And here's to our critic, the biggest man in town.

  2. Worthy footnote to John Simon's magisterial A CRITICAL CREDO:

    Kael? Macdonald? We are dust, but in cyberspace, eternal dust. Link below to John Simon, Pauline Kael, and Dwight Macdonald discussing films such as HUD and 8-1/2 with Roger Rosenblatt from a 1963 recorded encounter:

  3. It is Simon's personal attacks on a performer's looks that are completely unnecessary and rude and crude.

  4. Esquire would have done better with Simon than Kael cuz it's a men's magazine. Otoh, Esquire was never a highbrow mag, so I'm not sure an Ivy Leaguer would have been best. Most movies are meant for the masses, and your average Esquire reader wasn't into Kultur.
    Kael had the greatest enthusiasm for movies as the people's art. Most movies are more like pop songs, broadway musicals, or rock concerts than classical music or avant garde music concerts. Like rock music, it calls for certain kinds of critics.

    Also, erudite doesn't necessarily mean the most sensible or judicious. Many historians know more facts and figures, but they are idiots just the same. If erudition matters so much, any older critic would be superior to any younger critic.

    As regards to Sarris, he didn't cast the first stone. It was Simon who kept needling him to the point where poor Sarris couldn't take it anymore.

    Another thing. Though everyone divides his personal and professional lives, this is easier said than done for people whose professions require a certain amount of personal invective. Simon, for instance, didn't just professionaly criticize Streisand's ugly features and lack of talent but took offense almost personally.

    And what if someone who attacked Simon publicly were to say, "I only meant it professionally when I said I think Simon is a nasty vicious fool, NOT personally. I mean Simon the critic, not Simon the man."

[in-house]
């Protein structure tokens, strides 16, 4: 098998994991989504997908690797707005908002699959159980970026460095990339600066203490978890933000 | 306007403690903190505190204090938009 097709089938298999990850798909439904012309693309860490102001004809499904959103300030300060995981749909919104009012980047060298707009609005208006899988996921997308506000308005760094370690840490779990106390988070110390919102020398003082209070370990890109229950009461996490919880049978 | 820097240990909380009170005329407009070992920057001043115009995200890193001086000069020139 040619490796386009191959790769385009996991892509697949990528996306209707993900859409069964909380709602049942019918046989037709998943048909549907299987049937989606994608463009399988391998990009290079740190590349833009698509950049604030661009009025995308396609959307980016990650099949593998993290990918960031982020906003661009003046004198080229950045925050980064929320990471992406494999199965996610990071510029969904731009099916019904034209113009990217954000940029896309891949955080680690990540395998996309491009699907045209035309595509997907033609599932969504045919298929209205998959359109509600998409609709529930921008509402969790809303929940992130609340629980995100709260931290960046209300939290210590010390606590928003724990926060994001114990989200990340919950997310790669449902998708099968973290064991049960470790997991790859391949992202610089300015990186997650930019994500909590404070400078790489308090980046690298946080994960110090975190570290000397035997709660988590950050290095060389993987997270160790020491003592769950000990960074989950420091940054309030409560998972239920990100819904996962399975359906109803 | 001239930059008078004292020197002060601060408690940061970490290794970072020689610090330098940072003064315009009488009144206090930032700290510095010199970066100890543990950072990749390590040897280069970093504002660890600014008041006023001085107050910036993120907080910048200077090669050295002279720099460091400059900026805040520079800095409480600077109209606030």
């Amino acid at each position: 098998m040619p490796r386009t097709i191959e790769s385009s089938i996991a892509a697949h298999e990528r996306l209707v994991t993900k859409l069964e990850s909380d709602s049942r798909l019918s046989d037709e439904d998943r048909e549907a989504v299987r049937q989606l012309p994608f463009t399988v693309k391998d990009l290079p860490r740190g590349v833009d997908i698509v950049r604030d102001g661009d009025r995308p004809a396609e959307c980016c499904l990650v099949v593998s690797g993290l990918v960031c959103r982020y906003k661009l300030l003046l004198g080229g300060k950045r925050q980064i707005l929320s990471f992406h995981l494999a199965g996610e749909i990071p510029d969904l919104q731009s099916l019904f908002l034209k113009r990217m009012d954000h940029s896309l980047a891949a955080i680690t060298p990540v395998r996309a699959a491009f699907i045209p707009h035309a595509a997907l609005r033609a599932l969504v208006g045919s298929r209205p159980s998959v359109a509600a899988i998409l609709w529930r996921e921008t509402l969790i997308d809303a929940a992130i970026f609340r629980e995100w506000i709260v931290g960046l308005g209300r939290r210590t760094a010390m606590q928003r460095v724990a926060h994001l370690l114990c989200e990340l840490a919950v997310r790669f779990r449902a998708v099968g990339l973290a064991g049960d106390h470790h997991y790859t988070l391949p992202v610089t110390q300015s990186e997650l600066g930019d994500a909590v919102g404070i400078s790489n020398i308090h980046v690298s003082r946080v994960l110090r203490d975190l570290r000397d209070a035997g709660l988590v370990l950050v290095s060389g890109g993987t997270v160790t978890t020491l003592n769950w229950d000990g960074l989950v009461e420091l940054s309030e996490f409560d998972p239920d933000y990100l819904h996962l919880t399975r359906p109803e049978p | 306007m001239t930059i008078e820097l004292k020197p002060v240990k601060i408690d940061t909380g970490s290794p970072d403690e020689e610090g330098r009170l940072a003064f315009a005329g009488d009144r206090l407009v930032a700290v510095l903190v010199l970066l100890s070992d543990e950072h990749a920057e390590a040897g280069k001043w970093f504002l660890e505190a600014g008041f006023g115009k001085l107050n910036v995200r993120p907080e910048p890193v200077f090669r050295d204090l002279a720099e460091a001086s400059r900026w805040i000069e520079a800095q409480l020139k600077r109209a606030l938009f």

You see how disingenuous it sounds?

  5. "It is Simon's personal attacks on a performer's looks that are completely unnecessary and rude and crude."

    Sometimes this is true. But Simon is spot on in cases where the character is supposed to be attractive but is played by some ugly actress. It's like having white guy in blackface playing a black man. If a role calls for a pretty woman, use a pretty woman, not an ugly woman in pretty face(which is never convincing).

  6. I think the face is to movies what voice is to music.
    We want people who can sing to sing well. We laugh at people who can't sing on AMERICAN IDOL.

    Now, one may argue that the singing ability is more like acting ability. After all, even an ugly person can sing really well.
    So, why can't we praise an ugly person for acting well in the role of a pretty character? This may be truer on stage, but the dynamic is different for movies with huge looming images.
    While acting ability is crucial in movies--a pretty woman who can't act is as pathetic as an ugly woman pretending to be attractive--, one looks are also very important as to whether a performance works or not. No way could Rosanne Barr do justice to MILDRED PIERCE or GONE WITH THE WIND--except as farce.